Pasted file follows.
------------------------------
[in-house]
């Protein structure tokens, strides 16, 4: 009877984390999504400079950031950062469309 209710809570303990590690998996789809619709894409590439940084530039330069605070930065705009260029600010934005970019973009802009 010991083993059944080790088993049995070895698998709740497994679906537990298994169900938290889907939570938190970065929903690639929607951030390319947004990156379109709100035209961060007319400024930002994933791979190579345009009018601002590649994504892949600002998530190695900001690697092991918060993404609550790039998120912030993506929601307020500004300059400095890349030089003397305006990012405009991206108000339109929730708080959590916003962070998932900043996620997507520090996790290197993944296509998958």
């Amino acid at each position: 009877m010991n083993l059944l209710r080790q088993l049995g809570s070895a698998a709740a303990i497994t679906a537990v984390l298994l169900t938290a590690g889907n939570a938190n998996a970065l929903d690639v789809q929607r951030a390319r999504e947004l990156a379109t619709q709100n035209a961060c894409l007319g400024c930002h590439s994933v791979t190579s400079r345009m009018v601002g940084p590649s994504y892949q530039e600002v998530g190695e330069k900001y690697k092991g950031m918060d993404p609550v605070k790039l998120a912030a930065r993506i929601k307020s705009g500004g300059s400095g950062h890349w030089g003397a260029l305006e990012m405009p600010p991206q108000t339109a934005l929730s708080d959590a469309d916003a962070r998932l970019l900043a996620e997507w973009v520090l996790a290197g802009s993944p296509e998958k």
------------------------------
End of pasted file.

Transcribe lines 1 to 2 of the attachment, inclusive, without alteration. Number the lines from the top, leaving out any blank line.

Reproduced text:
[in-house]
């Protein structure tokens, strides 16, 4: 009877984390999504400079950031950062469309 209710809570303990590690998996789809619709894409590439940084530039330069605070930065705009260029600010934005970019973009802009 010991083993059944080790088993049995070895698998709740497994679906537990298994169900938290889907939570938190970065929903690639929607951030390319947004990156379109709100035209961060007319400024930002994933791979190579345009009018601002590649994504892949600002998530190695900001690697092991918060993404609550790039998120912030993506929601307020500004300059400095890349030089003397305006990012405009991206108000339109929730708080959590916003962070998932900043996620997507520090996790290197993944296509998958």